Mamba Complex (Area 4) – Mozambique – Africa

The Mamba Complex, also known as Area 4, is a gas field off the coast of Mozambique’s Cabo Delgado Province. The Mamba Complex, including the Coral gas field that resides inside the complex, was discovered in by Italian multinational Eni in early 2013.

The field lies too far from the coast for gas to be piped ashore, meaning a floating LNG facility will need to be built to access the site’s gas reserves. In June 2017, Eni signed a final investment decision on an $8bn facility, to be manufactured in South Korea, with an aim to start production – worth $1.5bn – from 2022. Eni has secured a 20 year purchase contract with BP.

Prosperidade – Mozambique – Africa

In 2012, American corporation Anadarko Petroleum allowed local Mozambique schools children to name its gas reservoir discovery in Mozambique Offshore Area 1. The children opted for Prosperidade, meaning ‘prosperity’ in Portuguese. The field includes several other discoveries Anadarko has made under its Area 1 licence, including the Windjammer, Barquentine, Lagosta and Camarao sites.

Production for Prosperidade is scheduled to begin in 2029, and the site holds remaining natural gas reserves of 31,570bcf. Offshore Area 1 also hosts the Golfinho/Atum complex, also operated by Anadarko Petroleum.

Sakhalin-III (Kirinskoye South (Yuzhno-Kirinskoye)) – Russia

Sakhalin-III is an oil and gas development project in Sakhalin Island, Russia, the majority of which is under development by Russian natural gas giant Gazprom.

The development includes four blocks, namely East-Odoptu, Ayashsky, Veninsky and Kirinsky. While the Veninsky field is being developed by a joint venture of Rosneft and Sinopec called Venineft, the other three fields are under the ownership of Gazprom.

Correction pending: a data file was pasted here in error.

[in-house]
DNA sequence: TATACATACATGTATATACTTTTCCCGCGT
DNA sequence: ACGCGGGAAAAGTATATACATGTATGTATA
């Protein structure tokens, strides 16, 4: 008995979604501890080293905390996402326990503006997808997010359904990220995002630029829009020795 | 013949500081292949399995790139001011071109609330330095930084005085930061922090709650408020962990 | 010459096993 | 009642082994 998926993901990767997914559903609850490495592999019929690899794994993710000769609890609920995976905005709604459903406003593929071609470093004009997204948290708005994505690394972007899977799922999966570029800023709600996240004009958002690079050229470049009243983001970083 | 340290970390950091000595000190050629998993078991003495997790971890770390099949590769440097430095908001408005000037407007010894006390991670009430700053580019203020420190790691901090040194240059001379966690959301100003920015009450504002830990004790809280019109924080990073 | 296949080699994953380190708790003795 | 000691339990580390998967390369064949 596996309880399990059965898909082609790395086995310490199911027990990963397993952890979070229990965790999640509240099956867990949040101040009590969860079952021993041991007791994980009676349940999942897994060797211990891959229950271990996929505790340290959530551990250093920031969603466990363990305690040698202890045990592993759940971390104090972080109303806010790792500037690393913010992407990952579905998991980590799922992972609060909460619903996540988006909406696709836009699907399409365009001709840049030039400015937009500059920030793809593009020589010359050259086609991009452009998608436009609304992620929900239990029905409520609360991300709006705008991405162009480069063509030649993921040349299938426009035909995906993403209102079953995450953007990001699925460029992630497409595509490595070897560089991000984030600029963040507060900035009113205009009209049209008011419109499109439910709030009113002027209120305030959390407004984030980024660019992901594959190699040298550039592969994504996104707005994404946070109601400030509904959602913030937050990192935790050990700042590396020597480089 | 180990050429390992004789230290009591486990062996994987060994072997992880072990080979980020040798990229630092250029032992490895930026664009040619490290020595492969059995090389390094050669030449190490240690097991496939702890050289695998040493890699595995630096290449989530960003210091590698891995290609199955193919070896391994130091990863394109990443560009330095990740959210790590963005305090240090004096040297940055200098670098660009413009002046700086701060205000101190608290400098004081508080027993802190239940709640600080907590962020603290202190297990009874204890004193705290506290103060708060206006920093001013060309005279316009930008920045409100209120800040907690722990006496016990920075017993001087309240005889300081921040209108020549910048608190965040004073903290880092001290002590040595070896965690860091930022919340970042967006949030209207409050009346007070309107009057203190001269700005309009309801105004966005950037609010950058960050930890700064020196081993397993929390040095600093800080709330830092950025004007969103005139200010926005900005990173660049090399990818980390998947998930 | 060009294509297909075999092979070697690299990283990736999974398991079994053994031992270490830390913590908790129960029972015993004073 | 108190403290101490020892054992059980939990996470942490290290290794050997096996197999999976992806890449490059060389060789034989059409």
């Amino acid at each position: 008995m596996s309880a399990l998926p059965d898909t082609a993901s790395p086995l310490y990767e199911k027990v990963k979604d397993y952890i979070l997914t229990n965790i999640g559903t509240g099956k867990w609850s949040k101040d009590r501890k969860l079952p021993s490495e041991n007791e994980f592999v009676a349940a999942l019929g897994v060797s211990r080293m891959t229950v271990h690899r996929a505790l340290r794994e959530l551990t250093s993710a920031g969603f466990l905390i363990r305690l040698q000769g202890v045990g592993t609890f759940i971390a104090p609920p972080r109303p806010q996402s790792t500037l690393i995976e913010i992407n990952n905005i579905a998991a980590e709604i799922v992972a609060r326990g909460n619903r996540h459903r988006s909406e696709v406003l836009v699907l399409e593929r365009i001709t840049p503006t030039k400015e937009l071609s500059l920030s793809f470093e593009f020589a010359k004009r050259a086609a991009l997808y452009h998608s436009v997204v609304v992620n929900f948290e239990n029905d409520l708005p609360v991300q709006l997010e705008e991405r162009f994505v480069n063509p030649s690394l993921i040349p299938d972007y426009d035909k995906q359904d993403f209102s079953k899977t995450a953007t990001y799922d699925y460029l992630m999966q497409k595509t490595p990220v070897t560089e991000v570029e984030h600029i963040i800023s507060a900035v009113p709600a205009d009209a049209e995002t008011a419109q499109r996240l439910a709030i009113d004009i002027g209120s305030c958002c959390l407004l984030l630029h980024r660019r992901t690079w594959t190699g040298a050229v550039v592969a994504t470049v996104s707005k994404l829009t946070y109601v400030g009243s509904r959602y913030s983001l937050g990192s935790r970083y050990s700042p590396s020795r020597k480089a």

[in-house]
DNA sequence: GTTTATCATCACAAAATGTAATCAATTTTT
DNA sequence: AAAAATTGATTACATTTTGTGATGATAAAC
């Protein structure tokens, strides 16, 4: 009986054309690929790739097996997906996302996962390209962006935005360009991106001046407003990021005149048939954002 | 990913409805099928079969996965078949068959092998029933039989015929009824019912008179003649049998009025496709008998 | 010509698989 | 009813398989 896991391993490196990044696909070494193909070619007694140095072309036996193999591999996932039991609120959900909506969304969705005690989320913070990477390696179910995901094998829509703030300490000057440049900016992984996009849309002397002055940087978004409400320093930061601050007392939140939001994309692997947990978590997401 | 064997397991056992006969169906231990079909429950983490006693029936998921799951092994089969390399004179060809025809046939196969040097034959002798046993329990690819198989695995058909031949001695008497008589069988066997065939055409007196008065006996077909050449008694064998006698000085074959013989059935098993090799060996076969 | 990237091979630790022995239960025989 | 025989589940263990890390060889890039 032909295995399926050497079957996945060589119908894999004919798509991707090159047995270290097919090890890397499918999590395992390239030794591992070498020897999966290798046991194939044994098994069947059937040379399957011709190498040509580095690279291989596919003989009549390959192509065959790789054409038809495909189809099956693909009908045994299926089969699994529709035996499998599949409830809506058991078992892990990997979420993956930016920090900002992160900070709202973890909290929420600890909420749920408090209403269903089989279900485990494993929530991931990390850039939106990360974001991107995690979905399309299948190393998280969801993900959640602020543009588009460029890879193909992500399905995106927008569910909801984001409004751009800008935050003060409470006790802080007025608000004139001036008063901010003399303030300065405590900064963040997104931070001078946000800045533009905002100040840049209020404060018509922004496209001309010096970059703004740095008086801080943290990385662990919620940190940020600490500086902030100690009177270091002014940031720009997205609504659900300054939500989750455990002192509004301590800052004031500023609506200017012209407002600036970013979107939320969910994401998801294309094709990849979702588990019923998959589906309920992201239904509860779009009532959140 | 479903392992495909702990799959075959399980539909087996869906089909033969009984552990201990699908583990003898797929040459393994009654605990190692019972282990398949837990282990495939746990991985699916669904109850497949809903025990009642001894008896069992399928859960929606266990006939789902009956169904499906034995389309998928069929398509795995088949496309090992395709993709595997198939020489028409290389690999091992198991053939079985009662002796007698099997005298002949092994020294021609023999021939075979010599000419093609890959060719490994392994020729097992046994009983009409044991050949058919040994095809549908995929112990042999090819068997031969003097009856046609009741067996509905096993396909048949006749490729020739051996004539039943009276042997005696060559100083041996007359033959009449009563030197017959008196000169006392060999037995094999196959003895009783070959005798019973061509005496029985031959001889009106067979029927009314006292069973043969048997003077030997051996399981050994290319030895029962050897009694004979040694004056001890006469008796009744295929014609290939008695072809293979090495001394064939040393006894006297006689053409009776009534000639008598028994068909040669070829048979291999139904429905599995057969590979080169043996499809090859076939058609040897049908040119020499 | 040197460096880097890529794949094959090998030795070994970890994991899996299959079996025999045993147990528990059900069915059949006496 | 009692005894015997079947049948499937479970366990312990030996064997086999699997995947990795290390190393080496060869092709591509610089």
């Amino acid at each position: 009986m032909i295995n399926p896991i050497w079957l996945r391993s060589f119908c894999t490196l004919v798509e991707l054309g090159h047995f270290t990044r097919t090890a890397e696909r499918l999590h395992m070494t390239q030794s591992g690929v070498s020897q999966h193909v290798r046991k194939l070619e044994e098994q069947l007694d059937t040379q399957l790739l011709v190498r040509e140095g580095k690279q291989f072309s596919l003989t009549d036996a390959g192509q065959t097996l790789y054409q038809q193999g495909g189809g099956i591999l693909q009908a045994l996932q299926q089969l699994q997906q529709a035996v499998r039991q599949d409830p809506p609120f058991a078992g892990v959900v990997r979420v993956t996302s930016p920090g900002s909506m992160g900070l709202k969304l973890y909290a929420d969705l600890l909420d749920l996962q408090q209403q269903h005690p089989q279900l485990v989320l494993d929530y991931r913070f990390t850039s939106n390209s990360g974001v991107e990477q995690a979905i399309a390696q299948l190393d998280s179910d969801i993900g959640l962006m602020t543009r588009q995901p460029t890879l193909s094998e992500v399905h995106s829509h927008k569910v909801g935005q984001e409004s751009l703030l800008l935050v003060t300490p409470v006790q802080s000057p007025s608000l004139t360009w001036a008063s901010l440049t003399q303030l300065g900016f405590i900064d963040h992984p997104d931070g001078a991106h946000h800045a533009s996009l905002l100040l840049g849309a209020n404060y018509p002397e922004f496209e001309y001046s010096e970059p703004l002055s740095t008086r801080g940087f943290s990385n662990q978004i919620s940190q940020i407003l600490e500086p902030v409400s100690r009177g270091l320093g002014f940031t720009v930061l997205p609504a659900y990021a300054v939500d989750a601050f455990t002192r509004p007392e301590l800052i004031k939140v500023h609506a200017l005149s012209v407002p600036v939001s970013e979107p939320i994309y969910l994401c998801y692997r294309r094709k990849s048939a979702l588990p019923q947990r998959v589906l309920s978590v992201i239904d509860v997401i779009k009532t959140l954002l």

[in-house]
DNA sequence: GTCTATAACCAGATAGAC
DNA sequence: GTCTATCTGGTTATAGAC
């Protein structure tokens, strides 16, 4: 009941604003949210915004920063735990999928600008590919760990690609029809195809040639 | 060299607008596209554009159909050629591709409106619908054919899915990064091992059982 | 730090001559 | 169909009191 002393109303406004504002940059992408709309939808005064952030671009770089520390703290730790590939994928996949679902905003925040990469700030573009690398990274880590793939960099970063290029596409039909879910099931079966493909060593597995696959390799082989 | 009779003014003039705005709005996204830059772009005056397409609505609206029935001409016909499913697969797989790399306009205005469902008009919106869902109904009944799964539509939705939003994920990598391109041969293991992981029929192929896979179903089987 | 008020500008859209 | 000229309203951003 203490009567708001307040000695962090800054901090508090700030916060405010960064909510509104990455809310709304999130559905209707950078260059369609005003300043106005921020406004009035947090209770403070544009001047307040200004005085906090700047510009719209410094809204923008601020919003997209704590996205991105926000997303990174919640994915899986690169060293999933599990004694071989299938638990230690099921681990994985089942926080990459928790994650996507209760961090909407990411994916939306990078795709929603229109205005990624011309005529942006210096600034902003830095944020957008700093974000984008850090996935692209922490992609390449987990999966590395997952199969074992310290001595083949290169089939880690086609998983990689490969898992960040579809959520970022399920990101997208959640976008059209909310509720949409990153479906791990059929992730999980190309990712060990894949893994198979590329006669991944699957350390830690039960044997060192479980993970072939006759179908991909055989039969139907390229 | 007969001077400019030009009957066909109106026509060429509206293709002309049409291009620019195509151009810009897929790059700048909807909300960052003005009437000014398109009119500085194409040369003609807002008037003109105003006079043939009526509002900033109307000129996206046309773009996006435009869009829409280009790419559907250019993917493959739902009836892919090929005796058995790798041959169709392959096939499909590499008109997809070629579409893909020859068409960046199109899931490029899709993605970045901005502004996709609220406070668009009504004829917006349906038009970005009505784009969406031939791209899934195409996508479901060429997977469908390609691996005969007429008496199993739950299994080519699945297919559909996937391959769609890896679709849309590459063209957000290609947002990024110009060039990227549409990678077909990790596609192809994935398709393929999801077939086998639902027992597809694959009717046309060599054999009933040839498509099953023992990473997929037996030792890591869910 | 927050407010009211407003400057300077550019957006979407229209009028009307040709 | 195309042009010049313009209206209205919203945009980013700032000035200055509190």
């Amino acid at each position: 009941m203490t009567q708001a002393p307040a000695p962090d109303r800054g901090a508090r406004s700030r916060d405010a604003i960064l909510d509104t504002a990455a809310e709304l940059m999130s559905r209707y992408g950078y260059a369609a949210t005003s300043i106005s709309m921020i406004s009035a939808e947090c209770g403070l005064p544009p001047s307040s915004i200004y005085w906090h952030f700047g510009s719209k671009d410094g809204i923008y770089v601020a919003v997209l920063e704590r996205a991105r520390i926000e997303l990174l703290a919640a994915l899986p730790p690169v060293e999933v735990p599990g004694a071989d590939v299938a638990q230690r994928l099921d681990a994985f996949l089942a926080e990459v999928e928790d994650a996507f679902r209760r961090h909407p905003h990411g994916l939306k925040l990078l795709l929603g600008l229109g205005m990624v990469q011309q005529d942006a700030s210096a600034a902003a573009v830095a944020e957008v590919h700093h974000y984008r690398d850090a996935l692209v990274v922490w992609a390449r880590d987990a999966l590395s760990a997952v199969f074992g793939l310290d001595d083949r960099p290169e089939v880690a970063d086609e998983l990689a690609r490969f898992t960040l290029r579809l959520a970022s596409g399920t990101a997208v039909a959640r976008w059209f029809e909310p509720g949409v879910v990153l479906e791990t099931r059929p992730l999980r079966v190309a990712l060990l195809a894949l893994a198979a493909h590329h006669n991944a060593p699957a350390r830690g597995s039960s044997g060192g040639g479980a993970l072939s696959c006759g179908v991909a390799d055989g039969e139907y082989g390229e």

First gas was extracted from the Kirinskoye field towards the end of 2013, with production beginning in 2014. According to Gazprom, Yuzhno-Kirinskoye is in the process of pre-development and full production is expected to start in 2023.

Golfinho-Atum Complex – Mozambique – Africa

Located in Mozambique Offshore Area 1 alongside the Prosperidade reservoir, a Golfinho-Atum development plan gained official approval from the government of Mozambique earlier this year. Operated by Anadarko Petroleum, the project has remaining natural gas reserves of 18,067bcf.

The development plan for the site details an integrated onshore LNG project, the first onshore LNG development in the South East African country. The project will initially consist of two LNG trains with a 12.88 metric tonnes per annum capacity. This development is hoped to lay the foundation for future expansion, supporting the progress of the Golfinho/Atum fields within Offshore Area 1.

Barzan – Qatar – Middle East